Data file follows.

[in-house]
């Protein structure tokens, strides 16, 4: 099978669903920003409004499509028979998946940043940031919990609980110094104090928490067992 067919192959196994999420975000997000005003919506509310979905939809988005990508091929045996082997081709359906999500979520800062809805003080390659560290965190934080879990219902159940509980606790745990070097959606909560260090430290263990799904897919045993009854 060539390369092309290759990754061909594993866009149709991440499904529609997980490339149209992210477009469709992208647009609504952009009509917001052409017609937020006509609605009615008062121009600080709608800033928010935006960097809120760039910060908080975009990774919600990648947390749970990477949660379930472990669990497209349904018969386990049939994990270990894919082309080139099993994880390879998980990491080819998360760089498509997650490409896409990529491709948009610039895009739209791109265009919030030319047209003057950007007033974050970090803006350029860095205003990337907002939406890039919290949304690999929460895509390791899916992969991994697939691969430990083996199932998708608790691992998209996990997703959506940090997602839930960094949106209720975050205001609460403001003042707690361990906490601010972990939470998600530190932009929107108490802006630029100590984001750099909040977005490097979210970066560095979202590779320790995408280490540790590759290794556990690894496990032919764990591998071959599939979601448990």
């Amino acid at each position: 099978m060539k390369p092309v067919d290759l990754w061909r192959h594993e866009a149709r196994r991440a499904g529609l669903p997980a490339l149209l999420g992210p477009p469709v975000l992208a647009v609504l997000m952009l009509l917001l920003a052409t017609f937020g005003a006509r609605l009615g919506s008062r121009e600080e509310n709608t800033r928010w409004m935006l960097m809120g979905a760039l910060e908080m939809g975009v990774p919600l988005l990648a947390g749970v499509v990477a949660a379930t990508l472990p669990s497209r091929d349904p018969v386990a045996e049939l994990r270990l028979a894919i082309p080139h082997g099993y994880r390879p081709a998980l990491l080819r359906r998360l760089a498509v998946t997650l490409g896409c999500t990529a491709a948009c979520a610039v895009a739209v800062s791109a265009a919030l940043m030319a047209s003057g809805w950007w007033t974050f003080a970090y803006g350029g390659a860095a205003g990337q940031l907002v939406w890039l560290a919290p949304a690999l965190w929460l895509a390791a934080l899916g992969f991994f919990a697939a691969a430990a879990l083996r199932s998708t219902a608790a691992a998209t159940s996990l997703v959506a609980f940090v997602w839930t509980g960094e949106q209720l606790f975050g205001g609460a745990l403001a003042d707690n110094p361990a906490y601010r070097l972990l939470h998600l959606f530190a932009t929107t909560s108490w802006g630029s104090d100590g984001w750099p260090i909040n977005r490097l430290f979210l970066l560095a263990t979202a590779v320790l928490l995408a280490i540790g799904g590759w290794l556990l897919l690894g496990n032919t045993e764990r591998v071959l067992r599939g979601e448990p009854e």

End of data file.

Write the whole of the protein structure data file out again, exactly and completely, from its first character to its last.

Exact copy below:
[in-house]
């Protein structure tokens, strides 16, 4: 099978669903920003409004499509028979998946940043940031919990609980110094104090928490067992 067919192959196994999420975000997000005003919506509310979905939809988005990508091929045996082997081709359906999500979520800062809805003080390659560290965190934080879990219902159940509980606790745990070097959606909560260090430290263990799904897919045993009854 060539390369092309290759990754061909594993866009149709991440499904529609997980490339149209992210477009469709992208647009609504952009009509917001052409017609937020006509609605009615008062121009600080709608800033928010935006960097809120760039910060908080975009990774919600990648947390749970990477949660379930472990669990497209349904018969386990049939994990270990894919082309080139099993994880390879998980990491080819998360760089498509997650490409896409990529491709948009610039895009739209791109265009919030030319047209003057950007007033974050970090803006350029860095205003990337907002939406890039919290949304690999929460895509390791899916992969991994697939691969430990083996199932998708608790691992998209996990997703959506940090997602839930960094949106209720975050205001609460403001003042707690361990906490601010972990939470998600530190932009929107108490802006630029100590984001750099909040977005490097979210970066560095979202590779320790995408280490540790590759290794556990690894496990032919764990591998071959599939979601448990």
């Amino acid at each position: 099978m060539k390369p092309v067919d290759l990754w061909r192959h594993e866009a149709r196994r991440a499904g529609l669903p997980a490339l149209l999420g992210p477009p469709v975000l992208a647009v609504l997000m952009l009509l917001l920003a052409t017609f937020g005003a006509r609605l009615g919506s008062r121009e600080e509310n709608t800033r928010w409004m935006l960097m809120g979905a760039l910060e908080m939809g975009v990774p919600l988005l990648a947390g749970v499509v990477a949660a379930t990508l472990p669990s497209r091929d349904p018969v386990a045996e049939l994990r270990l028979a894919i082309p080139h082997g099993y994880r390879p081709a998980l990491l080819r359906r998360l760089a498509v998946t997650l490409g896409c999500t990529a491709a948009c979520a610039v895009a739209v800062s791109a265009a919030l940043m030319a047209s003057g809805w950007w007033t974050f003080a970090y803006g350029g390659a860095a205003g990337q940031l907002v939406w890039l560290a919290p949304a690999l965190w929460l895509a390791a934080l899916g992969f991994f919990a697939a691969a430990a879990l083996r199932s998708t219902a608790a691992a998209t159940s996990l997703v959506a609980f940090v997602w839930t509980g960094e949106q209720l606790f975050g205001g609460a745990l403001a003042d707690n110094p361990a906490y601010r070097l972990l939470h998600l959606f530190a932009t929107t909560s108490w802006g630029s104090d100590g984001w750099p260090i909040n977005r490097l430290f979210l970066l560095a263990t979202a590779v320790l928490l995408a280490i540790g799904g590759w290794l556990l897919l690894g496990n032919t045993e764990r591998v071959l067992r599939g979601e448990p009854e």